and circulation pump in the back

CircPump.jpgImage Enlarger

 

The water looks pretty clear at the moment, but just a small movement stir up a lot of bottom waste. I did buy a waste gravel cleaner, but with the bottom of tank lower than ground floor it didn't work well Cool

 

So the only thing i know is that the company is of course trying to keep costs down, and don't want to spend a whole lot.

 

I'm trying to write up a yearly budget for the pond and a procedure on when and how often to do different kind of maintenance and get it approved by the head of quality management.

 

Previously they have had a local fish-store owner come and provide them with the koi's. There was one pretty old at least 30cm in length he exchanged for 5 or 6 small koi's. about two years ago. I have been in touch with him, but he had never heard of HMF, so i offered to help set it up myself. My boss has been on sick-leave for a while and have not approved my initiative, but several other employees do appreciate me fixing up.  So hopefully when i provide them with a concrete suggestion, they will listen.

With a bio-filter i suggested to get rid of the big carbon pump, and change that for a smaller less visible, and to upgrade the lights, and of course more plants. I don't know how much the filter would help reduce algae, but i see a clear problem that the morning sun result in more algae on the front wall by the carbon pump, while the back wall by the circ.pump there is a lot less algae as the fountain blocks the evening sun. In the top picture you can imagine the morning sun comes in from the right side, and the evening sun from the left side.

 

You are the first one to say 25cm is too shallow for koi's so this is new to me which i really haven't thought too much of, sadly. What kinda fish do you suggest?

Again, thanks a lot for your help so far, and still appreciate all the help to come!

 

H.

October 5, 2013
6:15 pm
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knutschi
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October 31, 2012
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Hello H!

 

I would not worry about the algae too much, they take over the function of the non existing plants and are in fact useful for your pond. They are rather a cosmetic problem. No filter will help you against algae. To prevent their growth you need to reduce nutrition, which is done by adding plants competing for them and/or by frequent water exchange (is their any water exchange done at all?).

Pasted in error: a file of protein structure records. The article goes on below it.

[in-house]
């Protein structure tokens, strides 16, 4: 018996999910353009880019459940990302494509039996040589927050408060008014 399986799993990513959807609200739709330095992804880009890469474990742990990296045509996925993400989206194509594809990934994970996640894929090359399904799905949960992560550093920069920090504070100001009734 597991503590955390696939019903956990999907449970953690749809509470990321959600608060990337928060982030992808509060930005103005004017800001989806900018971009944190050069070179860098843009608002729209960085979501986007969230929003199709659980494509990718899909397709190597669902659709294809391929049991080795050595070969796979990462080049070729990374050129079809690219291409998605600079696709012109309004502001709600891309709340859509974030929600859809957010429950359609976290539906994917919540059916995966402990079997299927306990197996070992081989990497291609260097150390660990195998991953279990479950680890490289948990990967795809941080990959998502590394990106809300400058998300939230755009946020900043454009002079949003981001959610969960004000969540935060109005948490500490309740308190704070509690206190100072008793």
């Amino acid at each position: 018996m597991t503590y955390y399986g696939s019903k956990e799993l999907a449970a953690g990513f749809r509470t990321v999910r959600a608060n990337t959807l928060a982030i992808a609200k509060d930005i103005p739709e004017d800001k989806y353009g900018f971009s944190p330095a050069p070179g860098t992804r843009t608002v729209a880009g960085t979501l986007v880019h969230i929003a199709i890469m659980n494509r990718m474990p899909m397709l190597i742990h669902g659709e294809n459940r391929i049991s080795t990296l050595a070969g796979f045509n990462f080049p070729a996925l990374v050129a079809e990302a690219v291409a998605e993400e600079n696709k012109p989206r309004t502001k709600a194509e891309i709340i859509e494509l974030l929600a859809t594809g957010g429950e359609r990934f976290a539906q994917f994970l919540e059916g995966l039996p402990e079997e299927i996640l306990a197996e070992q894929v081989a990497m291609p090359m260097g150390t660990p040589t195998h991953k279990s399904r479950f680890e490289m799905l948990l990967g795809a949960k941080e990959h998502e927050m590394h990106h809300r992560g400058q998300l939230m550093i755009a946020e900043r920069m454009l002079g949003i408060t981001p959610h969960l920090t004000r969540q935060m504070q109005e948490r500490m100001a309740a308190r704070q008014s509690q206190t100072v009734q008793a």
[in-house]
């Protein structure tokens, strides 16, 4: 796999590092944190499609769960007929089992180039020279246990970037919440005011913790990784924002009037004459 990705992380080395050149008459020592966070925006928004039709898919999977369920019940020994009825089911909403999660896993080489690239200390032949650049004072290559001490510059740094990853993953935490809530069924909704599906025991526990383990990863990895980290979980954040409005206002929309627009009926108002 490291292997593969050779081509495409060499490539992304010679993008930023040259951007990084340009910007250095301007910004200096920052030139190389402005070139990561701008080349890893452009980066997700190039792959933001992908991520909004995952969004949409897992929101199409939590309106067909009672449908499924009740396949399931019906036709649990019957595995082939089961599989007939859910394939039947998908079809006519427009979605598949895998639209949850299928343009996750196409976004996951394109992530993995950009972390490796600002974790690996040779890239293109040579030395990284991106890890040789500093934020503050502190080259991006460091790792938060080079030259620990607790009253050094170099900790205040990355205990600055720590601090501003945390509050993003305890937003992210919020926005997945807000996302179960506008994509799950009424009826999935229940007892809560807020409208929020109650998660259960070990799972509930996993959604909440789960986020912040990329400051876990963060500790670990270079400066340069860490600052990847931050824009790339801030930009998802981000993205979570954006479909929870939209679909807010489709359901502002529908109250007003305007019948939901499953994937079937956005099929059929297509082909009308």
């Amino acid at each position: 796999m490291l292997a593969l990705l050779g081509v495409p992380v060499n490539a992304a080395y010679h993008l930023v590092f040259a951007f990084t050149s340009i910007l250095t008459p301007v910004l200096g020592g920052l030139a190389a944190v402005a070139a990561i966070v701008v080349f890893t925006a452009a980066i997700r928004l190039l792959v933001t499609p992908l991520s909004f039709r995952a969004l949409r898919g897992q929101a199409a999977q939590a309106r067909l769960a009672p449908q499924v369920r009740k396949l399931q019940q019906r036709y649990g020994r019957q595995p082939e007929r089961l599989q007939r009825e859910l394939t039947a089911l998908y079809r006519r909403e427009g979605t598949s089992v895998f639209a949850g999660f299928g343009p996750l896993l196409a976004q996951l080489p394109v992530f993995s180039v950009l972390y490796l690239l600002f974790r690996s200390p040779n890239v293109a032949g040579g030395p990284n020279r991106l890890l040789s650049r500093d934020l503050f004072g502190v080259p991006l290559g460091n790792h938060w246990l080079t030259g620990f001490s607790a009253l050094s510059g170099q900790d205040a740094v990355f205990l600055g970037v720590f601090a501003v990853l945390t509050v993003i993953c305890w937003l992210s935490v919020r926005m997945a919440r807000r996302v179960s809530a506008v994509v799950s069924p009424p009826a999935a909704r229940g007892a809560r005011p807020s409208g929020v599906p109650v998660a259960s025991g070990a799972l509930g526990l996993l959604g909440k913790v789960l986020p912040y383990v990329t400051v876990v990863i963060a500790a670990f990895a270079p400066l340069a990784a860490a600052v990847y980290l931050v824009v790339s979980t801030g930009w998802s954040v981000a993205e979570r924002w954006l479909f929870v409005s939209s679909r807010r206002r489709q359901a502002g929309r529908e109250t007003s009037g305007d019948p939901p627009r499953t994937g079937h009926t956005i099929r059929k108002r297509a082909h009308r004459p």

Moreover the "waste accumulating as a film over the fountain surface"  is most likely a biofilm consisting of useful bacteria and again algae.

 

A correctly installed HMF would indeed be very low maintenance and could run for years without need for any manipulation.

 

Best

K

October 5, 2013
11:48 pm
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Rüdiger
Brunswick / Germany
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Hi Helene,

I'm reading this at 23:43 Saturday lokal time. I'll get to work on a plan for you tomorrow i.e. Sunday and I'm sure we can fix the filter problem. But there's one thing as sure as h***, the kois will have to leave that puddle sooner rather than later! So, as they say, stay tuned! ;-)

Regards

R.

If you must insist on living in a box ...... at least do your thinking outside.
October 6, 2013
2:43 pm
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Rüdiger
Brunswick / Germany
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Hi Helene,

unfortunately I am a bit short of time but I did two quick drawings, not very good but I guess they'll illustrate what I'm about to explain. So first I'd suggest to get rid of that large rock/fountain thing, as it just occupies way too much of the valuable footprint of the pond.

Then as I mentined above, if you want to use an HMF it'll have to be the entire length of the basin. In the following drawing I have included the rock still, just to show how to set it up in case the people in charge want to stick with it.

Pond.pngImage Enlarger

A = the Eheim 2252 with outlet C straight back into the tank

B = the current fountain pump with outlet D for arguments sake connected to the fountain but ideally exactly like C

E = filter mat

F = Braces

I hope that's all rather selfexplanatory. The braces you'll need to install otherwise the filter mat will be sucked inwards, towards the pump, thus allowing water to flow past unfiltered. Of course those braces can't be solid but should rather look something like this:

Braces.pngImage Enlarger

This way water can flow from the far end of the filter towards the pumps.

With this set-up you get rid of the "carbon filter", which is useless anyway and certainly not low maintanance at all. The second pump is integrated in the HMF, which should bring the flow rate close to where it should be without additional cost. The space between pond wall and filter sponge only needs to be large enough to acommodate the pumps. For that matter you might as well get rid of the 2252's filter basket as it doesn't serve any purpose in this set-up, only the pump head is needed. Same is true for pump #2. To install the whole lot you'd have to empty the puddle and of course find temporary storage for the fishes.

Alternatively you could build something like in the following drawing from glass, acrylic or some pvc and submerge the lot as a unit.

Filter_size.pngImage Enlarger